NATO condemns downing of jet, no threat of retaliationSource: Tanjug
BRUSSELS -- The NATO Council has issued strong condemnation of Syria's shooting down of a Turkish aircraft, but refrained from threatening with military intervention.
The meeting was attended by ambassadors of 27 NATO member-states.
Turkey requested the meeting after one of its military jets was downed on July 22 above the Mediterranean, near the Syrian coast. Although Turkey invoked Article 5 of NATO's founding charter - where an attack on one member is defined an attack on the entire pact - Rasmussen said that Article 5 was not mentioned in today's session.
A statement from the meeting said that the shooting down of the aircraft, apart from being "unacceptable", was also "another example of the disregard of the Syrian authorities to international law, peace, security and human lives".
The statement made no mention of the possibility of military intervention against Syria.
Tensions between Turkey and Syria have grown since brutal clashes broke out between the Syrian security forces and rebels, causing serious suffering of the civilian population.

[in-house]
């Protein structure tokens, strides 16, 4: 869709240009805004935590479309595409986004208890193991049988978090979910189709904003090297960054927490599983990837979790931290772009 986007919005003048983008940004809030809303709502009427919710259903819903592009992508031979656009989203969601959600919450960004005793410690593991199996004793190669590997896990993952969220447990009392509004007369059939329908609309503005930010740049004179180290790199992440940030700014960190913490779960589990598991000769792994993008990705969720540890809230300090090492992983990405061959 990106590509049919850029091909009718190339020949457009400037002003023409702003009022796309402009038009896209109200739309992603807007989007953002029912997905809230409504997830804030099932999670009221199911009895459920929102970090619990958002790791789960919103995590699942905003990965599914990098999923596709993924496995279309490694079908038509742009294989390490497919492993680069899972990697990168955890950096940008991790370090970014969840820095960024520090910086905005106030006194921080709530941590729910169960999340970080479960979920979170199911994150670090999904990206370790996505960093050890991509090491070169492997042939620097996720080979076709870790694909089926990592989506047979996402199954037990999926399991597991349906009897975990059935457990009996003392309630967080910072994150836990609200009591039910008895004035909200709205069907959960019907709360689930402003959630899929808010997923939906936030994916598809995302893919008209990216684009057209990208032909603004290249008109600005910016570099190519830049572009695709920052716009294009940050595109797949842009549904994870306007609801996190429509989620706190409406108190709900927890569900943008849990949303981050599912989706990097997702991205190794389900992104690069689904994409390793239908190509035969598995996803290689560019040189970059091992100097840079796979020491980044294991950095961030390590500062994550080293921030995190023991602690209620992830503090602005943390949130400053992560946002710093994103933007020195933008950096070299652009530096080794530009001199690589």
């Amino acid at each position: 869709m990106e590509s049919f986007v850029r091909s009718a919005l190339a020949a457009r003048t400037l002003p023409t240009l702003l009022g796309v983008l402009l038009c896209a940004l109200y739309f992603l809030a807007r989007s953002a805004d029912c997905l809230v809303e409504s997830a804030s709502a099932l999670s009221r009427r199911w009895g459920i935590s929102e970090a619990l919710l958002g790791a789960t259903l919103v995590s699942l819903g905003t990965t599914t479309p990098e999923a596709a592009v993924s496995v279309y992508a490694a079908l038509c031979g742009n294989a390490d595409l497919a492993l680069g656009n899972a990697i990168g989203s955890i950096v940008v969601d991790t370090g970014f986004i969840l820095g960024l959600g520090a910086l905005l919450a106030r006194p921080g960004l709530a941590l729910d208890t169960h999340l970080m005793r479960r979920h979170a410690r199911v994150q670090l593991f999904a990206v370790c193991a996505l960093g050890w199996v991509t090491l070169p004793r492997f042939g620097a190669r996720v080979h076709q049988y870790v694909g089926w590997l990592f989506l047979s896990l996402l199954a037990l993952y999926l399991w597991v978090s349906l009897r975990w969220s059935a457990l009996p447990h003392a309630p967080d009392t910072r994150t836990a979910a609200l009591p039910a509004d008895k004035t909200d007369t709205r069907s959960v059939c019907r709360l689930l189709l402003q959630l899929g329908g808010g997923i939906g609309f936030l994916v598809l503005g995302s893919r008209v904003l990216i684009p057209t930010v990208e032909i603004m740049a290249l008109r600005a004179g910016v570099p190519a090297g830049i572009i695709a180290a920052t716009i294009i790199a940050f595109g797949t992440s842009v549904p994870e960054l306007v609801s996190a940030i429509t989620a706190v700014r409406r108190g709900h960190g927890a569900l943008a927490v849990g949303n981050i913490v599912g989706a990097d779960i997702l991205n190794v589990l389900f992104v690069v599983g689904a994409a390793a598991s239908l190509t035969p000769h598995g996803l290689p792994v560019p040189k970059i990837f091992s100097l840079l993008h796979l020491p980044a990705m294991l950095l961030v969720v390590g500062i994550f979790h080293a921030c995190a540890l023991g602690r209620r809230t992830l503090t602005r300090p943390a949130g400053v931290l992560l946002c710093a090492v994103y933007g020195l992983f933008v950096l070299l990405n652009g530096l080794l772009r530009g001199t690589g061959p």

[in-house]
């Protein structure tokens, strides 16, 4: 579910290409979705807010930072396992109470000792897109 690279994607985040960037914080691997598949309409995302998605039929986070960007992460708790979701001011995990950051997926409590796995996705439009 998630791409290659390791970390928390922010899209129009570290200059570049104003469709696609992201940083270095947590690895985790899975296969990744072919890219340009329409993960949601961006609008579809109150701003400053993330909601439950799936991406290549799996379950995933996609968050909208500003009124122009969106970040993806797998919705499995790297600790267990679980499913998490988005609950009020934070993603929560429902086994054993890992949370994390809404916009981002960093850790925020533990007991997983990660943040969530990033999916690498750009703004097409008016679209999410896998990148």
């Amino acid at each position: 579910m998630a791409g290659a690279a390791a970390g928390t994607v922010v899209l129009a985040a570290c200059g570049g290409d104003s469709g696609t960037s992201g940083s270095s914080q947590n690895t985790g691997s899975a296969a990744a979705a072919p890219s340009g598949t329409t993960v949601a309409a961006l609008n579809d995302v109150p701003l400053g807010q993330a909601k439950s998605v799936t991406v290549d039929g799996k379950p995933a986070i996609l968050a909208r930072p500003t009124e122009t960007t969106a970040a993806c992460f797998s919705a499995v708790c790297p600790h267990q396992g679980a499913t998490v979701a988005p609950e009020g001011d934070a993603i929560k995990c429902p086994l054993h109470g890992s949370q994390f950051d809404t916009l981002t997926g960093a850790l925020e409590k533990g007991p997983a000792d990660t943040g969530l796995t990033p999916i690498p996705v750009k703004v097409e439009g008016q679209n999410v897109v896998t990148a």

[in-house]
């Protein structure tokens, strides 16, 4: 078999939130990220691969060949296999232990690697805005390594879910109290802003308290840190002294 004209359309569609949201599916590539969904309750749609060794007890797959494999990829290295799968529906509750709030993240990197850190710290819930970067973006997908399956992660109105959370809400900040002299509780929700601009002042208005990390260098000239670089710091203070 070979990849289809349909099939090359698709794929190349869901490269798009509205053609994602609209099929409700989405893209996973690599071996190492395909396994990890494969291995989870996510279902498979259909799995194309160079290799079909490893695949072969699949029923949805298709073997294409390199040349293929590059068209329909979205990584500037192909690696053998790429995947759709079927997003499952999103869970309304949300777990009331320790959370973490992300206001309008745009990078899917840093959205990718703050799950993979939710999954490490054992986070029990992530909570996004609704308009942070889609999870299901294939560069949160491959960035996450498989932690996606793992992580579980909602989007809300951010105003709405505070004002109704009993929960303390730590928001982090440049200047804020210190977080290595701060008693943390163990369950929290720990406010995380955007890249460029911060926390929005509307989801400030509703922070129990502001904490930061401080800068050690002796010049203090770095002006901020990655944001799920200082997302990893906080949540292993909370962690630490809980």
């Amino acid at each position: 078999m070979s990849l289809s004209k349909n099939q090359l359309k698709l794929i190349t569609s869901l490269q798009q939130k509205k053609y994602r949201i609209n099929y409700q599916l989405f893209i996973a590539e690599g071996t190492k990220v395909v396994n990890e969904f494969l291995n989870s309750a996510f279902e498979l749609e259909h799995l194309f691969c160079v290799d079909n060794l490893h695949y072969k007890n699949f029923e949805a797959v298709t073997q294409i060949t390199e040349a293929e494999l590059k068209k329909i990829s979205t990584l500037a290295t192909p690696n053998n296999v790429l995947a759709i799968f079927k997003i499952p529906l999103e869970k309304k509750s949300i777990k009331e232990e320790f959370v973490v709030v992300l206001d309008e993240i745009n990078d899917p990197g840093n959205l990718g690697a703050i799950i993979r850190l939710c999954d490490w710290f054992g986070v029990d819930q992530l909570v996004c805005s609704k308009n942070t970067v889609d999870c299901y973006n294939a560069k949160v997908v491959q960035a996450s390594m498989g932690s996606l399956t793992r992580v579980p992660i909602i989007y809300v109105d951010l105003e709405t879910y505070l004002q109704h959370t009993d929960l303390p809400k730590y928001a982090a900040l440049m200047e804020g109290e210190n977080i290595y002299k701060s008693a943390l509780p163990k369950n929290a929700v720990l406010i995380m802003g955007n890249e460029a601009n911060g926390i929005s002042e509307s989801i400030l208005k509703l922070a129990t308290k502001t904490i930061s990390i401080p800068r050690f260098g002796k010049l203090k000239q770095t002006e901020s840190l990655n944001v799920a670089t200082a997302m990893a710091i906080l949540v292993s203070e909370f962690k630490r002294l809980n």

Turkey received a large number of Syrian refugees and joined the calls of the international community for President Bashar al-Assad should step down.
According to Turkey, the plane downed on Friday was on a training mission and violated the Syrian space accidentally, to "leave it immediately".
Nevertheless it was shot down, while the Syrian authorities said that the anti-aircraft crew "could not have known that the aircraft was unarmed" and that its commander "reacted automatically".
The search continues for the Turkish pilot in the meanwhile. Turkey has also accused Syria of shooting at military aircraft that participated in the search.